8 Symptoms of Athlete’s Foot

Athlete’s foot is a very common fungal infection of the foot. This condition is a form of ringworm that’s also known as tinea pedis. The same fungus can also infect the scalp (tinea capitis), the skin (tinea corporis), or the groin (tinea cruris or jock itch). This infection gets its name because it often affects athletes, but anyone can get it, regardless of gender, age, or physical activity level. At some point, up to 70% of men and women develop athlete’s foot, which usually begins between the toes.

The fungus that causes athlete’s foot is found everywhere, including clothing, shoes, showers, and floors. The fungus will only infect skin when conditions are right, which means a moist and warm environment often found in shoes. Signs of athlete’s foot can include dryness, cracking, and redness between the toes as well as blisters and itching.

While athlete’s foot is contagious, it can be treated with an over-the-counter medication in most cases. When the condition has led to fissures or cracks in the skin, a prescription will likely be necessary. A doctor’s visit is not always necessary for athlete’s foot, but it is important for people who have diabetes or a weakened immune system. Without treatment, the fungal infection will get worse over time and may spread to other areas like the hands.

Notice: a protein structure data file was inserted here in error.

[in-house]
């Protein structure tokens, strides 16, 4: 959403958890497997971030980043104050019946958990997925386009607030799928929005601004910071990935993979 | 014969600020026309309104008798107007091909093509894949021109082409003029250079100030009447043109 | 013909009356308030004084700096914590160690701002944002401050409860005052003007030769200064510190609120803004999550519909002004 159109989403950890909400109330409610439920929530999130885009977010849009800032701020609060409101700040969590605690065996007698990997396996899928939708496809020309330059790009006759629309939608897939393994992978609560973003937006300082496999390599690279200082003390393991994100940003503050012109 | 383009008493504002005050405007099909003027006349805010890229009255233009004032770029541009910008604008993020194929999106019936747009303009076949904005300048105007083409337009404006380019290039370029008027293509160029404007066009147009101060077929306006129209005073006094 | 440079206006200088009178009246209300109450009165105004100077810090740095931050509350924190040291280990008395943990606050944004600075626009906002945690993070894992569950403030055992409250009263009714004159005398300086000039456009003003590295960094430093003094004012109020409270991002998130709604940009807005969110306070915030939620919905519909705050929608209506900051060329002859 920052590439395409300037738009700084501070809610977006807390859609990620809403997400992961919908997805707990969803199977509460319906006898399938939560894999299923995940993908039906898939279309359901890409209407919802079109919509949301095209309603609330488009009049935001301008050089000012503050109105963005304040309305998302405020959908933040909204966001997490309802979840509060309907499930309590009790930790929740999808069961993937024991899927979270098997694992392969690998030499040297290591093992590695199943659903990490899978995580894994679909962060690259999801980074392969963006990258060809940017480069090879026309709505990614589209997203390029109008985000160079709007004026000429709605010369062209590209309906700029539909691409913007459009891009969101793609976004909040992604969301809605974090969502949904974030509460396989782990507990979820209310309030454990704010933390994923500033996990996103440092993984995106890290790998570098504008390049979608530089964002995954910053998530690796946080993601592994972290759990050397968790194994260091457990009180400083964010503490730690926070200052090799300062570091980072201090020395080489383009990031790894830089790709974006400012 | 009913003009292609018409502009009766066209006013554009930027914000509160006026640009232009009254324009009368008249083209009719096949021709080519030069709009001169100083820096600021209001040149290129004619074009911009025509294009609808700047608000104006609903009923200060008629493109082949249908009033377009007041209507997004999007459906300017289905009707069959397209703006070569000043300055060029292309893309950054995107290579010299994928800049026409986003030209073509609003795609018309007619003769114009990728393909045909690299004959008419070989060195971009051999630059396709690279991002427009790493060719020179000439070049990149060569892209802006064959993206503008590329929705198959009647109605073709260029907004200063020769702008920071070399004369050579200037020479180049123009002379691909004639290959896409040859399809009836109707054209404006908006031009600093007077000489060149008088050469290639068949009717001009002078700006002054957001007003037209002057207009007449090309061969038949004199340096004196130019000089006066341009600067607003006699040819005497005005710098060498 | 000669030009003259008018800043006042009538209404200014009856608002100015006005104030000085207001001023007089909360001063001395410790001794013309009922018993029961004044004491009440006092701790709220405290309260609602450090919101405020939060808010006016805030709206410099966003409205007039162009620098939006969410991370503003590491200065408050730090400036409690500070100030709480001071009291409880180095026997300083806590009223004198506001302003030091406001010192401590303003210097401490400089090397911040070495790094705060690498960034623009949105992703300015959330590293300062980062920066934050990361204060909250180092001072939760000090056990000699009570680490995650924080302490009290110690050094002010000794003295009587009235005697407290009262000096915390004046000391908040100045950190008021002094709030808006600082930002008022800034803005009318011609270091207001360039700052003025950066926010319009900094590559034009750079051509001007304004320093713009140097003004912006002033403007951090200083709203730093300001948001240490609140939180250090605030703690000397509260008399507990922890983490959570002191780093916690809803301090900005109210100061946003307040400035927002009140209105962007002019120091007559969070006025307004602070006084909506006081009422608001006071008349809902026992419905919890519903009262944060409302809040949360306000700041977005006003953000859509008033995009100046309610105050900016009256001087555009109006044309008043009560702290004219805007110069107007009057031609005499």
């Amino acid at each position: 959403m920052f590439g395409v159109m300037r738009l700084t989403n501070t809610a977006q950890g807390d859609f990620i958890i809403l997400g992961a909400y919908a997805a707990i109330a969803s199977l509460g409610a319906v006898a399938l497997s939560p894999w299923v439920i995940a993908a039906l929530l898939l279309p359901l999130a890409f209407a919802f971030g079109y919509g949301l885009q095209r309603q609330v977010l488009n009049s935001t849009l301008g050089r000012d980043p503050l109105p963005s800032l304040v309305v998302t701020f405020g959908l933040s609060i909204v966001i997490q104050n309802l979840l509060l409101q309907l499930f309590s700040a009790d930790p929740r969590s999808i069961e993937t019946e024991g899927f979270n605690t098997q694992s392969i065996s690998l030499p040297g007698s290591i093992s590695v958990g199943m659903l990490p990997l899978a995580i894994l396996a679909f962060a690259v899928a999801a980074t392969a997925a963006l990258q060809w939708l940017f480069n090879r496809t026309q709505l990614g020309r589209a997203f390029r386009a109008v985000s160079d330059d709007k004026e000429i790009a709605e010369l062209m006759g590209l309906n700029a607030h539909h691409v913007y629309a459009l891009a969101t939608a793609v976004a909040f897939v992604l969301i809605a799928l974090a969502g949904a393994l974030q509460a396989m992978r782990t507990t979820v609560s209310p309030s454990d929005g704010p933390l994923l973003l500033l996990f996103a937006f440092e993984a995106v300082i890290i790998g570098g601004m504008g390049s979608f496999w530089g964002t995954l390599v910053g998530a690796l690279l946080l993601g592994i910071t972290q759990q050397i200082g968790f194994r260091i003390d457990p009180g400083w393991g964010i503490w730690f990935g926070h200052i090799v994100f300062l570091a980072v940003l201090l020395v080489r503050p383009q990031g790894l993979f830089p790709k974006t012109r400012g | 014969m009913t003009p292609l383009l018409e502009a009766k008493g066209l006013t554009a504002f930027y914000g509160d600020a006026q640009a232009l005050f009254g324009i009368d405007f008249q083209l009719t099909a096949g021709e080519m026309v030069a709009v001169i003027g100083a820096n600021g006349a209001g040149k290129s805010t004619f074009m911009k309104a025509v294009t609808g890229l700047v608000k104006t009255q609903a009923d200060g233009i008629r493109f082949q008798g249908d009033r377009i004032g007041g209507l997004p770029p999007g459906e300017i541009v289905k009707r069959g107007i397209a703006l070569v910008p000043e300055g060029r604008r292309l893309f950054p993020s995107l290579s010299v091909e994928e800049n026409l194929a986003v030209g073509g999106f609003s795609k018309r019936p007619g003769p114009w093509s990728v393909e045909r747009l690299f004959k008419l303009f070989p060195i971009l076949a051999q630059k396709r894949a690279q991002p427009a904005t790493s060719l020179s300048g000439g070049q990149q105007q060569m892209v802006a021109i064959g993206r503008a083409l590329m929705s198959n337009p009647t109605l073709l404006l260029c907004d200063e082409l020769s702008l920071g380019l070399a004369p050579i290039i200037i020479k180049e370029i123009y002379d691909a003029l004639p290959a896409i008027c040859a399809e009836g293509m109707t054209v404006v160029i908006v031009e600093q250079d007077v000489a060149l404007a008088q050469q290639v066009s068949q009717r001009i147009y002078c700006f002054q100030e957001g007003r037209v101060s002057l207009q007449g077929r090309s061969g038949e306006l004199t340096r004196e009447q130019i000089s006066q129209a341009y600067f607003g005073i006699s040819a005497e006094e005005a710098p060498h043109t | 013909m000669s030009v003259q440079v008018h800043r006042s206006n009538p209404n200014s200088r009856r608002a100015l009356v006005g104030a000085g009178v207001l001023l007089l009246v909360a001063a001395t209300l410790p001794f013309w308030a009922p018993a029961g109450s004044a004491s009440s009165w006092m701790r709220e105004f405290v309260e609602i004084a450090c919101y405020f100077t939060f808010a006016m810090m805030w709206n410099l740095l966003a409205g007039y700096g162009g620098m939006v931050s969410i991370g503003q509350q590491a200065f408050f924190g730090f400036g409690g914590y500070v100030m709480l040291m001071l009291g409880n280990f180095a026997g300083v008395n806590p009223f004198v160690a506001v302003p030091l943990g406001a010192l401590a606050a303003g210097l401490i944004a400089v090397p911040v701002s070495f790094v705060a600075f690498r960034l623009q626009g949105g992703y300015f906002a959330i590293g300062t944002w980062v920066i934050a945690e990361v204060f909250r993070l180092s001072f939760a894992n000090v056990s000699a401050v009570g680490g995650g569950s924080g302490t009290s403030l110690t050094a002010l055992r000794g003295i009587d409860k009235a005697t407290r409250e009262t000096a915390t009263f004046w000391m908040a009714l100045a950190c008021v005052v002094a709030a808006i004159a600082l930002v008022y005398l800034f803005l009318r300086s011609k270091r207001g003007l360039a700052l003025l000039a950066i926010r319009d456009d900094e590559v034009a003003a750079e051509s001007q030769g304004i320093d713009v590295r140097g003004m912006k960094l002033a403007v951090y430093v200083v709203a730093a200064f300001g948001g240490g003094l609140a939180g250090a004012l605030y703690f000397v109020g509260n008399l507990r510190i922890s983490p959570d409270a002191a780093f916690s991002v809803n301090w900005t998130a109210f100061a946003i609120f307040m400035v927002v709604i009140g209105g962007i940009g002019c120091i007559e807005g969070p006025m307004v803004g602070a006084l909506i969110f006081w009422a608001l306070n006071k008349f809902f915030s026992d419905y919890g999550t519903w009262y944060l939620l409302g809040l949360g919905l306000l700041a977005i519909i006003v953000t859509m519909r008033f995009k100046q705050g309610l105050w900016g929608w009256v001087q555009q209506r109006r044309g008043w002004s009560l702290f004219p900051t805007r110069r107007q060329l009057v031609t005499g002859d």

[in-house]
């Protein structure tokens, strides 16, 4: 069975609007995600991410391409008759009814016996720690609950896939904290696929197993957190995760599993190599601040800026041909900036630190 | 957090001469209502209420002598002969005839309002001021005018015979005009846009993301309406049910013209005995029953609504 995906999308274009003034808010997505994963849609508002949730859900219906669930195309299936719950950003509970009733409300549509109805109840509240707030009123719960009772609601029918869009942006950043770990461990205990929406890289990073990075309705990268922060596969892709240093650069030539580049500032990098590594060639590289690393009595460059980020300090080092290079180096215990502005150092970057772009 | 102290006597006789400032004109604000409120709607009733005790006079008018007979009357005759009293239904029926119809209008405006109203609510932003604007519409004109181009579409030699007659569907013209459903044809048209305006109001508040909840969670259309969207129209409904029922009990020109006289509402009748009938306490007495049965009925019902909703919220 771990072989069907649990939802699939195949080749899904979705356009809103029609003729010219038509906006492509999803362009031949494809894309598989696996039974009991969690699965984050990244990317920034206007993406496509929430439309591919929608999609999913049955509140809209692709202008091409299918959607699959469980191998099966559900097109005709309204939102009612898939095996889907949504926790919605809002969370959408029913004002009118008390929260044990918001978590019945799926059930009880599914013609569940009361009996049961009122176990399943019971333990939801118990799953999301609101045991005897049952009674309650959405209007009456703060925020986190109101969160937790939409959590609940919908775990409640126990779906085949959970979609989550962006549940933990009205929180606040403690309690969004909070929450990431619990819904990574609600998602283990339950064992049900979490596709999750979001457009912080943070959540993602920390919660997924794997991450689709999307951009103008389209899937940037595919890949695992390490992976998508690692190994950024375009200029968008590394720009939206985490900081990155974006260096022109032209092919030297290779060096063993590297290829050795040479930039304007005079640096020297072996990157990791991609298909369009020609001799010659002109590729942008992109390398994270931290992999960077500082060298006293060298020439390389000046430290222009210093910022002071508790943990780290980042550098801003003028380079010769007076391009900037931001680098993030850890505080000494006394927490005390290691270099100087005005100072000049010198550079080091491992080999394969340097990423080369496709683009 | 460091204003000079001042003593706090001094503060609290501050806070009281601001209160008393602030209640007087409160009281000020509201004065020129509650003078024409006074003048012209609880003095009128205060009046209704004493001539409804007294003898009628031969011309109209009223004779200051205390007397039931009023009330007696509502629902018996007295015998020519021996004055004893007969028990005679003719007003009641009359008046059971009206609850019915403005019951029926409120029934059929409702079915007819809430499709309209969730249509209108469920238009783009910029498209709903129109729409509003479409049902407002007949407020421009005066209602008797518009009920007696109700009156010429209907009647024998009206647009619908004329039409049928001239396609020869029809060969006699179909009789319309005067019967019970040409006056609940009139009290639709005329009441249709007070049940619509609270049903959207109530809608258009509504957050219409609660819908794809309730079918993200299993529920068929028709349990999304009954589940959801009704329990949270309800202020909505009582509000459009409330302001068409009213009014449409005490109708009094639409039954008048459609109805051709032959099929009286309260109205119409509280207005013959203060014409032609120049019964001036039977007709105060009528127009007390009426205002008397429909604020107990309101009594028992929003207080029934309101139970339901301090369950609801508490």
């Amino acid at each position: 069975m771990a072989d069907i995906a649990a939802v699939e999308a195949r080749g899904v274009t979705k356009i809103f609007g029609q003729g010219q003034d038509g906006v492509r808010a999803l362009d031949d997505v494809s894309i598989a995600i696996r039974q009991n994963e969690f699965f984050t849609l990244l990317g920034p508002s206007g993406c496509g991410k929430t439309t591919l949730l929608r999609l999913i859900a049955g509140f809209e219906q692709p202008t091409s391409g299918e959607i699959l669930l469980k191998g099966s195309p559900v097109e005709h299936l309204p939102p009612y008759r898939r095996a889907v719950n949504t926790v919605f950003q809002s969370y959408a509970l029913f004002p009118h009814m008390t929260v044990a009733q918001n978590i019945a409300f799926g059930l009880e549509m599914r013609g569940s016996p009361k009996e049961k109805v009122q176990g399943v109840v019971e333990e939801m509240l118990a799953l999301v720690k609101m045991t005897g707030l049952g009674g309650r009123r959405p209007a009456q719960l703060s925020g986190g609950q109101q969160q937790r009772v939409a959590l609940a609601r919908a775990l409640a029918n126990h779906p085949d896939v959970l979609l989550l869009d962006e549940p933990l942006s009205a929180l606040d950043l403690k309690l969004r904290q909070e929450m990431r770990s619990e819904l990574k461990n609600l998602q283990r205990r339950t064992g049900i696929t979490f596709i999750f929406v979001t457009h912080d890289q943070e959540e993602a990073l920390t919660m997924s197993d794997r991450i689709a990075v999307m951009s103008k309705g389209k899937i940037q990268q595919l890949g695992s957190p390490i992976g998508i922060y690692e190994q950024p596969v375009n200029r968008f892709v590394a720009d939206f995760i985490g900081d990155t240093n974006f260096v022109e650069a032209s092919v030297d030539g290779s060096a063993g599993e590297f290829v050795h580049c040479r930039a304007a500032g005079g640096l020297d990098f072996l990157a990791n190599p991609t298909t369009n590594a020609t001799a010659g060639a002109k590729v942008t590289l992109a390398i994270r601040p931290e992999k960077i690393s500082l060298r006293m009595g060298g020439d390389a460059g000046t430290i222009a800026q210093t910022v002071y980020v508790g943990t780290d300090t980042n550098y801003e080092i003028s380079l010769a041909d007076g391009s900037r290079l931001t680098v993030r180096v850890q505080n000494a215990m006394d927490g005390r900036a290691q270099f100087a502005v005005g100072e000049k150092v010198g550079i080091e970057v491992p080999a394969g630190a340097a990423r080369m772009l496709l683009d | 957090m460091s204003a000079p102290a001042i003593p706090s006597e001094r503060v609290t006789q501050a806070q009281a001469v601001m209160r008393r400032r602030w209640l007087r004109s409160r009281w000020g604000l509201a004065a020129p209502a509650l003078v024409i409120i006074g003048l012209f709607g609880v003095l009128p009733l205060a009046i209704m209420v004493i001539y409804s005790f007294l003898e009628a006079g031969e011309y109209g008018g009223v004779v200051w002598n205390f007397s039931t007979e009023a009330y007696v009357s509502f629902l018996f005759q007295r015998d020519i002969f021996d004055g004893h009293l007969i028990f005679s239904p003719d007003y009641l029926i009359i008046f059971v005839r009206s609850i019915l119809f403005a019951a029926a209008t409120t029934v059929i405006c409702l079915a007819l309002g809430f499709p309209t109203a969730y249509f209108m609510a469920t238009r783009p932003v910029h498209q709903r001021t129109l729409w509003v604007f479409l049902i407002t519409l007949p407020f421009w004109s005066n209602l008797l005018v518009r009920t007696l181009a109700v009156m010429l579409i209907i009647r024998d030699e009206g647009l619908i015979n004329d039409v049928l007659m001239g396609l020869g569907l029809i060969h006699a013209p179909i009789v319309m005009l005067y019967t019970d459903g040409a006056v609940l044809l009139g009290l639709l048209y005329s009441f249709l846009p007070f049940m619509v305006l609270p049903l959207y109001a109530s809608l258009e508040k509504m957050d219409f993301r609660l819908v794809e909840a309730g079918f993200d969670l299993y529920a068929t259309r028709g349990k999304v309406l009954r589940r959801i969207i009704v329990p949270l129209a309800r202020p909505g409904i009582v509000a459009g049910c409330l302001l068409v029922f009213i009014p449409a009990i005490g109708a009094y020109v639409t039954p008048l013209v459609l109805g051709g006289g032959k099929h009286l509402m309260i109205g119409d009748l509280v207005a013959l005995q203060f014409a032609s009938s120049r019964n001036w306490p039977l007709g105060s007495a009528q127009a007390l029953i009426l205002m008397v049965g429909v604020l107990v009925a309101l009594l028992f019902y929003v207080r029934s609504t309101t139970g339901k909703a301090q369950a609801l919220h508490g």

1. Skin Pain

Not everyone experiences pain from athlete’s foot, but it is common enough. The condition is most likely to cause pain when it goes untreated or spreads, especially if it spreads to toenails and causes onychomycosis. This can make the nails thick and crumbly with inflammation and pain. Athlete’s foot can also be painful when it causes cracks and fissures of the skin. This can become serious enough that it makes it hard to walk without pain.

If the skin is itchy, scratching the feet may be painful. It can also lead to raw skin and blisters, which may ooze and become very painful to the touch. Athlete’s foot that has become painful may be a sign that professional treatment is necessary.

A bacterial infection is the most common cause of skin pain associated with athlete’s foot. As the fungal infection worsens and spreads, it damages the skin and makes it more susceptible to bacteria. Bacteria may go very deep into the open wounds and lead to cellulitis, a painful and inflammatory condition. A secondary infection may also cause heat, swelling, pus, fever, and drainage of the skin.